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A quick furnace exhaust question


mgbinspect
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I'm looking at two gas high efficiency furnaces with draft inducing fans in the attic. They are within 5 feet of each other and share a metal flue through the roof. There is no increase in diameter past the junction.

Normally I would call this out, but I'm wondering if this is something new with high efficiency units?

Anybody know for sure? I would think that being this close together and without the larger stack the fans could cause backdrafting?

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Hi,

You say they are "high" efficiency. Does this mean they are condensing units or is that simply what's stated on the cover of the appliance.

According to my CodeCheck HVAC:

Multiple Appliances Venting in Common

IRC 2424.10.3.4; 2426.6.8.1X2/UMC 809.3 - Flue must equal largest connector plus 50% of others.

I'm lousy at math, but to me that means the bottom line is that the cross-sectional area of the common flue must be a minimum of 150% of one of them.

If these are condensing units that obtain their combustion air from outside, their proximity to one another won't make any difference.

ONE TEAM - ONE FIGHT!!!

Mike

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Yup, that's what I thought.

I just learned that one of the furnaces was added at the last minute.

That answers my question. They didn't change out the flue when they added the furnace. Tsk Tsk...

Thanks Mike. You were right on time. (I don't believe I have the most recent version of code-check. I just wondered if this was something new.)

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High efficiency furnaces--i.e. 90%--shouldn't be connected to metal flue pipes. They typically vent into PVC wrapped with foam insulation. The flue gases are damp and not terribly warm. Entering an extremely cold flue pipe that's uninsulated can cause a boatload of problems--so many problems that it used to be considered lunacy to even install high efficiency furnaces in attics.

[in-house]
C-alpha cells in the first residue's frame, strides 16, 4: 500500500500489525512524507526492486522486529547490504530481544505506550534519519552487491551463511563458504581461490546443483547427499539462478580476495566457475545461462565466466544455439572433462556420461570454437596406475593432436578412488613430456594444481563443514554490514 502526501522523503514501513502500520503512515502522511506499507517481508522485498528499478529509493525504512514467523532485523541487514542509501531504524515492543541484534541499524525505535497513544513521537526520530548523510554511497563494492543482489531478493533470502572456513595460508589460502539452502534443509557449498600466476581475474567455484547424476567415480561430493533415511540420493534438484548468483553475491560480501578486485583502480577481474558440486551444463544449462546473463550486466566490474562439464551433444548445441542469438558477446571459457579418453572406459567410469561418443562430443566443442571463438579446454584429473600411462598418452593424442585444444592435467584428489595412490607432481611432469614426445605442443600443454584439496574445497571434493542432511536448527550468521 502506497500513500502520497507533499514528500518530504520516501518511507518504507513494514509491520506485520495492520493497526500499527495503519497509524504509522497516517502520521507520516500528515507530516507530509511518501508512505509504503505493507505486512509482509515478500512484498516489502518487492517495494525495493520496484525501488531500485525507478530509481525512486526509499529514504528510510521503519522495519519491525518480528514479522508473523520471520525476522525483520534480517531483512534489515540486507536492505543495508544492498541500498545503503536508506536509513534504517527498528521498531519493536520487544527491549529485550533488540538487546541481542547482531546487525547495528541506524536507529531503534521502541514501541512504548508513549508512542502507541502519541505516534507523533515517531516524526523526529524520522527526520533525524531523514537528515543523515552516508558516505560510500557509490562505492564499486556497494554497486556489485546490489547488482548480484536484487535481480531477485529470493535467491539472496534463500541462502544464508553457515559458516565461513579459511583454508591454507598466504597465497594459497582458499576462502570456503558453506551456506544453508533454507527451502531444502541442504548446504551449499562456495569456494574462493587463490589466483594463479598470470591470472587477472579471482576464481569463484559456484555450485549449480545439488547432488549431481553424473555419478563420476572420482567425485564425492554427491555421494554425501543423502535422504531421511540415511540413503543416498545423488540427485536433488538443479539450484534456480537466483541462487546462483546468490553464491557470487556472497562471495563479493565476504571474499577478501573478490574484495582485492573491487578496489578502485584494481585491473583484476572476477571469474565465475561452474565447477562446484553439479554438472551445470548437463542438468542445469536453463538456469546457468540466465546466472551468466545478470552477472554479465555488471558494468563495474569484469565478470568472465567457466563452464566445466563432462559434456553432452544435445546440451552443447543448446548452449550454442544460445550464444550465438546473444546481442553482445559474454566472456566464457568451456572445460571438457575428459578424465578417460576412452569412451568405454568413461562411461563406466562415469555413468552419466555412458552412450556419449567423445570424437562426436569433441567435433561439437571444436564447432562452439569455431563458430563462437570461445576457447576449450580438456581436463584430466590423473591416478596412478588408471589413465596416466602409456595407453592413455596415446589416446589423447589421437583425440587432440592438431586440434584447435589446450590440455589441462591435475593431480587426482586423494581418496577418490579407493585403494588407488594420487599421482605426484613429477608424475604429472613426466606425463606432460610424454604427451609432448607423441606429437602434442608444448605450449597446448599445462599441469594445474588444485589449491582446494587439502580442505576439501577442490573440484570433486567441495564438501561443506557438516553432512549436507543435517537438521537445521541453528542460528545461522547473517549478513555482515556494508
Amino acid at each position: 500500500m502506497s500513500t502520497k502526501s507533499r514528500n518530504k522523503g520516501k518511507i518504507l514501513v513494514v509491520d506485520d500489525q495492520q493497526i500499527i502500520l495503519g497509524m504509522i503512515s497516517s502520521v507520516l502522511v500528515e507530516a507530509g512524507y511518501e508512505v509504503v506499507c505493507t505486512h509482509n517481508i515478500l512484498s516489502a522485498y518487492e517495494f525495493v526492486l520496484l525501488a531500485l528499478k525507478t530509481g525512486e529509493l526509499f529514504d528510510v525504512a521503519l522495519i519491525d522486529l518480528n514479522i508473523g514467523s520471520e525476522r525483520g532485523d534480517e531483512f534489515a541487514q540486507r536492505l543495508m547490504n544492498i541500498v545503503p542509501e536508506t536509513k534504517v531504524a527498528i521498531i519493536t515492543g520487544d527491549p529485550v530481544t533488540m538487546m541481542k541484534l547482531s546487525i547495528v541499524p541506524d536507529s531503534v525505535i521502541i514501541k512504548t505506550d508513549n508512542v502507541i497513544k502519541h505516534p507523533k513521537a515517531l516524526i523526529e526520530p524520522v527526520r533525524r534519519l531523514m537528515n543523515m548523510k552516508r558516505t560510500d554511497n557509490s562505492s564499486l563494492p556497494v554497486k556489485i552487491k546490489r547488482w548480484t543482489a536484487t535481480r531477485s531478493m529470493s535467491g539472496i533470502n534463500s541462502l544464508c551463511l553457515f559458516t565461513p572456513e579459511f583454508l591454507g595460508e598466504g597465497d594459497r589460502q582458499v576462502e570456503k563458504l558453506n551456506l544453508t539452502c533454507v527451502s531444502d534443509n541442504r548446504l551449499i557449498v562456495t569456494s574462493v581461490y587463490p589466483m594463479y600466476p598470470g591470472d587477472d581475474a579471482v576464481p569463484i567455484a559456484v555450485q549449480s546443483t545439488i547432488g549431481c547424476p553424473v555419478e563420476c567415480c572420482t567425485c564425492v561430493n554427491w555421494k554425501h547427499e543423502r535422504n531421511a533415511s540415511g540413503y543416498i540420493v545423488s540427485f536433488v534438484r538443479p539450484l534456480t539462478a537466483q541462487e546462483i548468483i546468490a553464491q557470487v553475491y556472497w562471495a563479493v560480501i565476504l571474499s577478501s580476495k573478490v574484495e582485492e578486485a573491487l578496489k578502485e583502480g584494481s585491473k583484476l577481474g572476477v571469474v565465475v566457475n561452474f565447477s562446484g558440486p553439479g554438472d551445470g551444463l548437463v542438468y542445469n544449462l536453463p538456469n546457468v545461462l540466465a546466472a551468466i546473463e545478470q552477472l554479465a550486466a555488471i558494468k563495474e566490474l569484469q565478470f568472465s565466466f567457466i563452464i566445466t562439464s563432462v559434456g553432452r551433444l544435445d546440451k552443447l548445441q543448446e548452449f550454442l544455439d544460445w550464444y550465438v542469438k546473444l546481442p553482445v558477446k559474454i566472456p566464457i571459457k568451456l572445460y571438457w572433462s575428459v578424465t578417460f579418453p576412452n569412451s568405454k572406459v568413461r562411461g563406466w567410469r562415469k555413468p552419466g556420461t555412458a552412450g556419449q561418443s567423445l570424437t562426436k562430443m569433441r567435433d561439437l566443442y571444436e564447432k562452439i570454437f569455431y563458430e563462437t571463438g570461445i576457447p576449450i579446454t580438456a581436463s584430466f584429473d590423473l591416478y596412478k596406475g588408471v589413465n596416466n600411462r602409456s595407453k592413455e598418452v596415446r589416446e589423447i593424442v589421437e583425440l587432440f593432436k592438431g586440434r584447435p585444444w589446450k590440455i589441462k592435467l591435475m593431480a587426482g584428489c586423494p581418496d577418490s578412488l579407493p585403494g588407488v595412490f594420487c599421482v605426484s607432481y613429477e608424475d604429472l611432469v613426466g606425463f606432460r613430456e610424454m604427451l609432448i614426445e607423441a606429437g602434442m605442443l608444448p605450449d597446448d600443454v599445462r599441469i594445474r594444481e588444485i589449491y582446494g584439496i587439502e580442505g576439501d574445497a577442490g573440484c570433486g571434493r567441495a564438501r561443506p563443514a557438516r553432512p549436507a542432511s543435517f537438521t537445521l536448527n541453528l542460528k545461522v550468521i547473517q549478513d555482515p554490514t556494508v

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No doubt it did, Bain, but we all tend to be creatures of habit.

I suppose the inspector may have had it in his mind that he'd already inspected the flue and was simply there to approve the furnace. I'm willing to give the building inspector the benefit of the doubt, but the installer certainly knew better. I think he was just lazy and didn't give a rats a&&.

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Originally posted by mgbinspect

I think he was just lazy and didn't give a rats a&&.

Which pretty much sums up the average Chicago DOB inspector.

Anytime I get depressed about how little I know & how much harder I have to study, I just compare myself to the average muni-geek and I perk right up.

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And then Kurt, on top of it all we have sobering moments like I did a couple days ago and are reminded that our profession is at best an imperfect art. Sometimes we all screw up.

The day before yesterday I somehow overlooked a pretty rotten stair railing and the buyer had to mention it to me. I'd like to think that as I left I'd have seen it and went back in to document it. But, I guess I'll never know now.

Being human particularly in this profession sucks sometimes.

I have a bit more understanding for the building inspector than the installer. The unspoken responsibility that we all rely on lies with the installer, the expert in his field. When he is careless, everyone else is put at risk.

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